The 1987 Montreal Protocol on Substances that Deplete the Ozone Layer, ratified by the United States in 1988, was an agreement to phase out production and consumption of chlorofluorocarbons (CFCs) and halons believed harmful to the atmosphere’s protective ozone layer. Parties to the Montreal Protocol have since adjusted and amended the treaty to accelerate phase-out of controlled chemicals, add new chemicals to the controlled list, and establish an assistance mechanism to help developing countries comply.
In March 2018, France became the 31st nation to ratify the latest amendment to the Montreal Protocol: the Kigali Amendment. Supported in October 2016 by the U.S. and 196 other Montreal Protocol parties, the Kigali Amendment requires an 85 percent phase-down of the production and consumption of hydrofluorocarbons (HFCs) by 2036 for developed nations, and by 2046 for developing nations (including China). The phase-out of HFCs is clearly motivated by their potential to contribute to climate change rather than their potential to deplete the ozone. In this regard, the Kigali Amendment would inappropriately expand the scope and focus of the Montreal Protocol.
Phasing out HFCs would likely impose substantial costs with negligible benefit to the environment. American families and businesses would face higher prices and increasingly expensive repairs for air conditioners and refrigerators. The HFC phase-out would reward those companies seeking to profit from regulatory restrictions by creating a market for pricier substitutes. Congress and the Trump Administration should affirm that the Kigali Amendment requires Senate advice and consent under Article II, Section 2 of the Constitution. The Senate should reject ratification if the costs of the amendment to the U.S. economy outweigh its impact on ozone depletion.
The Scope and Purpose of the Montreal Protocol
Previous adjustments and amendments to the Montreal Protocol have been directly related to the narrow issue of phasing out ozone-depleting substances. The Montreal Protocol has been adjusted six times to “accelerate the reductions required on chemicals already covered by the Protocol,” and amended four times by the parties to add new chemicals to the controlled substances list and create a “financial mechanism to enable developing countries to comply.” The motivation for these adjustments and amendments was to hasten phase-out and control substances directly depleting the ozone layer. HFCs have been a primary substitute for substances controlled under the Montreal Protocol and their use has been instrumental in replacing CFCs and other compounds banned for damaging the ozone layer.
Studies conducted in the 1990s found that HFCs had a negligible (perhaps zero) effect on ozone depletion. More recent studies confirm these findings. In a 2015 NASA study, the authors found that “HFC emissions cause increased warming of the stratosphere, speeding up the chemical reactions that destroy ozone molecules, and they also decrease ozone levels in the tropics by accelerating the upward movement of ozone-poor air. According to the model, their impact is such that HFCs will cause a 0.035 percent decrease in ozone by 2050.” In the news release accompanying the study, the lead author, Margaret Hurwitz, noted: “We’re not suggesting HFCs are an existential threat to the ozone layer or to ozone hole recovery, but the impact isn’t zero as has been claimed. HFCs are, in fact, weak ozone-depleting substances.”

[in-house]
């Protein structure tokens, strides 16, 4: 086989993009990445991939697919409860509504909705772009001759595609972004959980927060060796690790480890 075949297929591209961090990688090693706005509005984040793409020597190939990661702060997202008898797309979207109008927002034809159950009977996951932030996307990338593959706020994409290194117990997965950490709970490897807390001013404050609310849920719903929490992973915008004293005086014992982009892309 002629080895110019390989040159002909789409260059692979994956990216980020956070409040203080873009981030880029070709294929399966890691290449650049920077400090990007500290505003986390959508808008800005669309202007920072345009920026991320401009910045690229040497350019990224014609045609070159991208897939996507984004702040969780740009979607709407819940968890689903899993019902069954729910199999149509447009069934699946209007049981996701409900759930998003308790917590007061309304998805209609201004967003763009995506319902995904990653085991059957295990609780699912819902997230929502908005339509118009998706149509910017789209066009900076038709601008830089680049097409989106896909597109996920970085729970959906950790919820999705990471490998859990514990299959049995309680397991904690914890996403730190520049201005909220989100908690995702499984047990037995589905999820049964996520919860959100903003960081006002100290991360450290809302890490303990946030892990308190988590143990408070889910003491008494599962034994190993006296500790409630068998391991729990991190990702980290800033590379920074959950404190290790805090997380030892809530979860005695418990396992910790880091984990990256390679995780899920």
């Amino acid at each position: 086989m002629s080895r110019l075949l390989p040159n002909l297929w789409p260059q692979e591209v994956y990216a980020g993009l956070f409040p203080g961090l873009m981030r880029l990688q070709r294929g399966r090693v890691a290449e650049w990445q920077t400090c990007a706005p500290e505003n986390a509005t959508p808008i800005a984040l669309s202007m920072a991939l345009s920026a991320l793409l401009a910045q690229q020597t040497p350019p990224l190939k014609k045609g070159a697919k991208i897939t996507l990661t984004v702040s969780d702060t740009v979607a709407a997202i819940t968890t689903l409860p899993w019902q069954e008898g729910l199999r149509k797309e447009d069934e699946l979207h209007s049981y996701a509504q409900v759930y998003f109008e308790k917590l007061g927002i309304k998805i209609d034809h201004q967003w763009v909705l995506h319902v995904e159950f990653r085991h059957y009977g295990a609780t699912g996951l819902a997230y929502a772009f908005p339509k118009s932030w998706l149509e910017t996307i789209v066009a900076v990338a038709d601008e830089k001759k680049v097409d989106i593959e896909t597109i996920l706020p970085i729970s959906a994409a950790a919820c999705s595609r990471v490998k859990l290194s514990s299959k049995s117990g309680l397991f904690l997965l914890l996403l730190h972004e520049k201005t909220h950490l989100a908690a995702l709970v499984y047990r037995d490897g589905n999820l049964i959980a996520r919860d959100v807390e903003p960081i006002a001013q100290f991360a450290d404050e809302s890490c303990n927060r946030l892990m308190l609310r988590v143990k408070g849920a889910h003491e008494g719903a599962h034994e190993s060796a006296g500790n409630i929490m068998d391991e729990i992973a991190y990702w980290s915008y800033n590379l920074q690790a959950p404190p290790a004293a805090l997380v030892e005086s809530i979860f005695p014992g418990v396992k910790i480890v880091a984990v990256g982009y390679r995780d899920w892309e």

Despite HFCs’ minimal impact on the ozone layer, international negotiators forged ahead to eliminate them through the Kigali Amendment. The U.N. made no secret about the fact that the focus of the Kigali Amendment was combatting climate change rather than ozone depletion. Statements following the 28th Meeting of the Parties to the Protocol in Rwanda focused overwhelmingly on the benefit of the Kigali Amendment to address climate change and support other multilateral efforts like the Paris Agreement on climate change. In a December 2016 story, the U.N.’s Environmental Programme wrote: “The talks in Kigali may not have attracted as much attention as the Paris event last year, but the outcome from the meeting is expected to have even greater impact on Parties’ efforts to slow down climate change.”
Indeed, statements on the Kigali Amendment from the Obama Administration ignored its benefits to the ozone layer, instead emphasizing that it would “avoid up to 0.5°C of warming by the end of the century—making a significant contribution towards achieving the goals we set in Paris.” However, these claimed climate change benefits are exaggerated. The study used to advance the climate benefits of the Kigali Amendment projects that 0.5 degrees Celsius is the highest end of the range and far outside the temperature projections of the U.N.’s Intergovernmental Panel on Climate Change. Thus, although HFCs are extremely potent greenhouse gases on a per molecule basis, phasing them out would likely have a smaller impact on the climate.
Obama Administration Attempt to Implement Phase-Out Through Regulation
The Paris Agreement and the Joint Comprehensive Plan of Action (JCPOA) on Iran’s nuclear program illustrated the Obama Administration’s preference for eschewing the Senate advice and consent process before adopting international agreements. Precedent regarding amendments to the Montreal Protocol, however, should make such practice impossible for the Kigali Amendment. The four prior amendments to the Protocol were each submitted to the Senate for its advice and consent before being ratified by the U.S.
However, this precedent did not prevent attempts to impose the Kigali Amendment phase-out through domestic regulation. In October 2016, the Obama Administration issued a press release detailing the U.S.’s domestic regulatory action: